SQL Server Skills Development Running Wild
This last weekend I was binge-watching a show that really caught my interest: "Running Wild with Bear Grylls." The theme of this show is about a very capable outdoor survivalist and ex-SAS serviceman who takes a Hollywood A-list celebrity on an outdoor adventure that tests their mental and physical boundaries. I watched the likes of Kate Hudson, Rob Riggle, Ben Stiller, and Cara Delevingne all take on challenges that were way outside their comfort zone, but they pushed themselves to complete the journey.
Through this process, they learned a lot about themselves, their past experiences, and how they achieved what they had in life so far. Also, as a result of their adventures, they found that they had a new experience and skill that they could now register as "achieved."
There are many "Running Wild" opportunities in the SQL Server and Data Platform world. From the annual PASS Summit to the plethora of SQLSaturdays, the opportunity abounds to sharpen your skills. Whether it is learning performance tuning techniques from the very talented SQLskills team at SQL Immersion and SQLintersection, watching a video session by Brent Ozar, attending the training days at SQLBits, or being fortunate enough to participate in DataGrillin, there is no shortage of events and conferences to learn from the many experts in the Microsoft Data Platform global ecosystem.
Microsoft itself does not stand by passively in this effort to promote new skills and disseminate information regarding new tech. There are numerous videos, conferences, and events that feature subject matter experts like Bob Ward, Buck Woody, and Anna Hoffman, freely sharing what they know and how it applies to the world of data. Learning the various aspects of Power BI has never been easier thanks to the prolific videos from the dynamic duo Adam Saxton and Patrick Leblanc, or more famously known as Guy in a Cube.
The great thing about most training situations, the master can also learn from the student. In one episode, free solo climber Alex Honnold used his ability to free climb a cliff to set a top-rope anchor for Bear to scale the same slope. Bear couldn't have done this task with the skills he had. He was dependent on the "student" to use his skills to advance them through that segment of the challenge. This is a perfect illustration of the symbiotic nature of a learning environment.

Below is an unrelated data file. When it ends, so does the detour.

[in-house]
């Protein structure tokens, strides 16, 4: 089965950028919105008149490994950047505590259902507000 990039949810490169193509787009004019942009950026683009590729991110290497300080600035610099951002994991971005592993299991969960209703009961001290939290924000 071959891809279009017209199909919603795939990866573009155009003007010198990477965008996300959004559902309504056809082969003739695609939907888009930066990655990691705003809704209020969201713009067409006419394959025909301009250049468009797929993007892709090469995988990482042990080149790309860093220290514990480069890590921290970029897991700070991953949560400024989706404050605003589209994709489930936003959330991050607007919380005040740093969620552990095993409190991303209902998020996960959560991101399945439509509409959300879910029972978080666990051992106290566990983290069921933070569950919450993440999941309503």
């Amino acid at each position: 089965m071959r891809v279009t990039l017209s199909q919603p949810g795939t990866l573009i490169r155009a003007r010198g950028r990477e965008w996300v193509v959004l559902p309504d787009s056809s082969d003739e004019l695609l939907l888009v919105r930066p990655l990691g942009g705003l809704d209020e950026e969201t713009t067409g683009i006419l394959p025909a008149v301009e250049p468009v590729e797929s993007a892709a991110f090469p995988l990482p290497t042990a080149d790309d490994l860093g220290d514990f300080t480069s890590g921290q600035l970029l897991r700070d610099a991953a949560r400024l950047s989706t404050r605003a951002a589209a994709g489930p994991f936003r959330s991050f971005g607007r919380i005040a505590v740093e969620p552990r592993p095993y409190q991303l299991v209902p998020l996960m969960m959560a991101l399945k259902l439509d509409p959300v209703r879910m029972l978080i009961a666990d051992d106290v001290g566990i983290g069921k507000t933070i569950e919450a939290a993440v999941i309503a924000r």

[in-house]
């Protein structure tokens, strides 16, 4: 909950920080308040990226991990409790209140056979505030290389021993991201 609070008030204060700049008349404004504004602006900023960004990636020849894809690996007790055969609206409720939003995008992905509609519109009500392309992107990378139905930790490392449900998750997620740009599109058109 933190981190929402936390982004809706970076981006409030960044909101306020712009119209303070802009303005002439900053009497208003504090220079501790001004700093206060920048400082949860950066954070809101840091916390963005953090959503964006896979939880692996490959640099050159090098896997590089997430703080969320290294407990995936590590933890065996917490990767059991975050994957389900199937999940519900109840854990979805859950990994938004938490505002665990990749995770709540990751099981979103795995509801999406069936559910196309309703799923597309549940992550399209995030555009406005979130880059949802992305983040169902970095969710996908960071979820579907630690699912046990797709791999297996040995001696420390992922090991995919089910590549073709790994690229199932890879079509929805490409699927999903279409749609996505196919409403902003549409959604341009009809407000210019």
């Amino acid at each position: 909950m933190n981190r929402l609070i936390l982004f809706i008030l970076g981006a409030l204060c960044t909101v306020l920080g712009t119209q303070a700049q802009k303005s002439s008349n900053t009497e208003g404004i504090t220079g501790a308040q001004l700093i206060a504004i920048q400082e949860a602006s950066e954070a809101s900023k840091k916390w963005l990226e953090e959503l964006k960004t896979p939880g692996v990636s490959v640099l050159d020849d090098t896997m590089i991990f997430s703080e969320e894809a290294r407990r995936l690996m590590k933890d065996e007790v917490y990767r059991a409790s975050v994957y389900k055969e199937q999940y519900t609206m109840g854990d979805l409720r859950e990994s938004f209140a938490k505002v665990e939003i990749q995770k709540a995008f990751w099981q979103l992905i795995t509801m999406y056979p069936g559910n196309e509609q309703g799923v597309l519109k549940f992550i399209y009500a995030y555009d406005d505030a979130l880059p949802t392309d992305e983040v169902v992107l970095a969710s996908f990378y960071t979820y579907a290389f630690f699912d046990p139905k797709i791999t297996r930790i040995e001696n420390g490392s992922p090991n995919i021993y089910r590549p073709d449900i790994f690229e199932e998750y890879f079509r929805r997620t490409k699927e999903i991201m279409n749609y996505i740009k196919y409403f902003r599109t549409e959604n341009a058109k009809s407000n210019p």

Getting out of your comfort zone is unsettling and scary. Having an expert or mentor to help you through this process can help give you the confidence and support you need to push forward to acquiring a new skill. Improving and developing skills can help one advance in an organization, or it can position you to do your current role better and more efficiently. It's up to you to determine what learning opportunity is right for you, and who best to be with you as you challenge yourself. It's not always easy to learn new skills, but there are many experts in the community that are happy to teach you what they know if you are willing.
So, how are you going to let your skills run wild in 2020?
Nick (@nicharsh) is the Senior Vice President of Cloud Alliances for SentryOne and is responsible for leading the SentryOne relationships with Microsoft, Amazon Web Services, and other cloud providers. Prior to joining SentryOne, Nick was Vice President of National & Strategic Accounts for Dictaphone - Healthcare Division. Previous experience includes sales management positions with Computer Associates, NEC Computer USA, Tegra Varityper, and Heath/Zenith Computer Systems. Nick holds a BA degree in Economics from University of Dayton in Dayton, OH.